In the preceding argument Paul established justification by faith
Here he shows the counterpart: justification by law.
He is going to quote from the Law itself to teach that even the Law of Moses did not teach justification by works.
He will make three points:
1) Those living under the principle of law are under the curse that is attached to the law.
2) No one is justified by law, since the law itself teaches that men are justified by faith.
3) No mixture of these principles is possible, for they are mutually exclusive.
There are two ways of approaching God: Law or Grace
3:10 quote from Deuteronomy 27:26
Putting yourself under a law is putting yourself under a curse (James 2:10)
The Greek is “ ’upo kataran” and means “under a curse.”
“Katara,” or “curse,” in the OT begins in Gen. 3:14-19 and ends in Malachi 2:2.
The curse is related to the personal reaction of God to human sin.
In Deuteronomy 27:26 the failure to keep the Law results in the same curse.
So, Sin - - - - -produces the curse
Failure to keep the Law - - - - produces the curse
Judiaizers taught they were under the law and so entitled to the blessings attached to the Law.
Jesus spoke of this in John 5:39,40
(The generation that Moses spoke to had heard the word. It was near them, it could be in their mouth, and they could respond by faith in their heart. Dt.30:12)
(The generation of Paul did not need to wait for the Messiah to come from heaven, or wait for him to be raised. This had all happened and was testified to in Paul’s words.)
There was also a curse attached to the law, since no one is righteous enough to attain the blessing of the law, you get the curse of the law.
“Curse” can refer to
a) banishment of the sinner from God’s presence
b) present condition of alienation from God caused by violation of his law
“Continue” is a figurative expression. It speaks of the law as the “district or domain in which one remains or out of which one goes.”
It is in the present tense. It is continued action or the state of incompletion
It is in the indicative mood. It is in the mood of reality
It is in the active voice. The subject produces the action
The present tense indicates the meaning “to remain in, to continue in” is needed for unbroken and continual observance of the whole.
3:11 “by the law” is “en nomoi” or, “in law” and corresponses to the “book of the Law” I verse 10.
The reason obedience to the law can not justify a sinner is that his obedience can not pay for his sin.
Only in Christ (his death, his blood) can our sins be paid for.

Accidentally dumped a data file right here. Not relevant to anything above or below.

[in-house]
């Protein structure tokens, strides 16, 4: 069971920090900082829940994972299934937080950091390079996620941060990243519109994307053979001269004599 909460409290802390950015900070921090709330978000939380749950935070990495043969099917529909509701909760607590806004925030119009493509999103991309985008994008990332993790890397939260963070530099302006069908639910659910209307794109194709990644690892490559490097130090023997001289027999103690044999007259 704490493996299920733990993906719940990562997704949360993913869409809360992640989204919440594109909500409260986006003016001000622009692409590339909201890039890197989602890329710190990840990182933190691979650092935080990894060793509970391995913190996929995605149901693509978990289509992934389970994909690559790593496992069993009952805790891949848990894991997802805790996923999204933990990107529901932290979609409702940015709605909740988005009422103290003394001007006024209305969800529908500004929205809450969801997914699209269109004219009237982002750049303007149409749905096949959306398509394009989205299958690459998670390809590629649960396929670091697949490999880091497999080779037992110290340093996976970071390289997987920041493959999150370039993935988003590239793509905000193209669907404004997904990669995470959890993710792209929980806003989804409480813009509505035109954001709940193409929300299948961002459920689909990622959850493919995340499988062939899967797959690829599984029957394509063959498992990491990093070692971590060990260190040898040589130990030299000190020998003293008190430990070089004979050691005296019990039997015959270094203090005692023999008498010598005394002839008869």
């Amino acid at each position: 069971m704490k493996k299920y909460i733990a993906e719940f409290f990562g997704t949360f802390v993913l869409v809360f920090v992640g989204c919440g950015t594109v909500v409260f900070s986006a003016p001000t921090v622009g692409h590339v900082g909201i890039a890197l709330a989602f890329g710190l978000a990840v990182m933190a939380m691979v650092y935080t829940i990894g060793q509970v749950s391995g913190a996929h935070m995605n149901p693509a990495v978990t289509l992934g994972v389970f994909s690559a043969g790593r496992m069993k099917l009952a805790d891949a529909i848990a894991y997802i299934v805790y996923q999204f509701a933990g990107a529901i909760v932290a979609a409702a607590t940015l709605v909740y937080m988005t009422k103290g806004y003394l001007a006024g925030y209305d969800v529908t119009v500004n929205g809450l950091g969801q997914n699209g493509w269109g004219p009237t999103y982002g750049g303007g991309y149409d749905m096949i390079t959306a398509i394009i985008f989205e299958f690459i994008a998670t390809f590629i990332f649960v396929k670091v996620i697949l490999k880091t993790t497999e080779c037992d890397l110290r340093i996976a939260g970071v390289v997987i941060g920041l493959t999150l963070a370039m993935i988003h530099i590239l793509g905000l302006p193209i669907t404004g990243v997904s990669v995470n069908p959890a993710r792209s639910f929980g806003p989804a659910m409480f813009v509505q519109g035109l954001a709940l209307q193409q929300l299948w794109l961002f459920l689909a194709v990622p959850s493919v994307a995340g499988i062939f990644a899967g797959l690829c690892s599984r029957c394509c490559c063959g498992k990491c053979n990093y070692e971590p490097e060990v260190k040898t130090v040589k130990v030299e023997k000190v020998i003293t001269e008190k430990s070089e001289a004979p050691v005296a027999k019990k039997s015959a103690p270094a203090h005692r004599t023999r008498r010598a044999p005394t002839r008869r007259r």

Only in Christ, then, can we be justified.
“Justified” is a legal term of a position, not an ethical term of behavior.
It refers to the man approved by God and acceptable because of faith.
It does not refer to the man’s character as exhibited by what he does.
1 Corinthians, Colossians 2:20-3:17; Hebrews 2:1; 4:1-3, 6, 11, 14; 6:9.
“The righteous will live by faith.” Habakkuk 2:4
“will live” –
a) is not referring to the impartation of new life
b) is referring to the act of God in justifying.
Meaning: “The righteous will live in a new relationship to God by faith.”
3:12 Law and Faith are opposites
Leviticus 18:5 is quoted.
See Romans 10:5, Moses said if you are going to be righteous in the law you will live by the law.
Living by the law, is like living by the beams of a skyscraper.
You can live by the law, if you were perfect.
But, it would still be a different righteousness than the righteousness of Christ.
The Law can give you the righteousness of the Law
3:13 “Redeemed” means to redeem from slavery, “to buy up,” the deliverance involves cost of some kind.
Three Greek words for “bought” or “redeemed”
a) agopazw 1 Corinthians 6:20, “to buy in the slave market”
We are slaves to sin.
1 Peter 1:18 says we were bought with His blood.
This shows the believers become “doulos” (douloV), “one born in slavery” and translated, “servant” (Romans 6:18) or “slave, bond slave”
b) exagorazw (as used here) “to but a slave out of the market place.”
Not only are we bought to be slaves of Jesus, but we are bought out of the market for eternity
c) lutpoo (1 Peter 1:18; Titus 2:14)
The noun root refers to “ransom money used to liberate a slave.”
This word, a verb, means “to set free by payment of a ransom.”
This refers to the servant of Jesus being set free to become what God created him to be.
The Law had a blessing and a curse but no one could touch the blessing.
The blessing was barren since the Law did not take sin into account.
3:10 – under a curse
3:13 – made a curse for us
3:13 – redeemed us out from under the curse
“curse on the tree” refers to Dt. 21:23
The curse of the Mosaic Law descended on Christ.
Christ delivered us from the curse of the Law, the blessings were never really an issue.
3:14 Two purpose clauses in this verse introduced with the word “that” or “in order that.” (’ina –“hina”)
Two things resulted from Christ delivering us from the Law:
a) Blessing of Abraham – Justification by faith.
b) Holy Spirit might be received (Joel 2:28)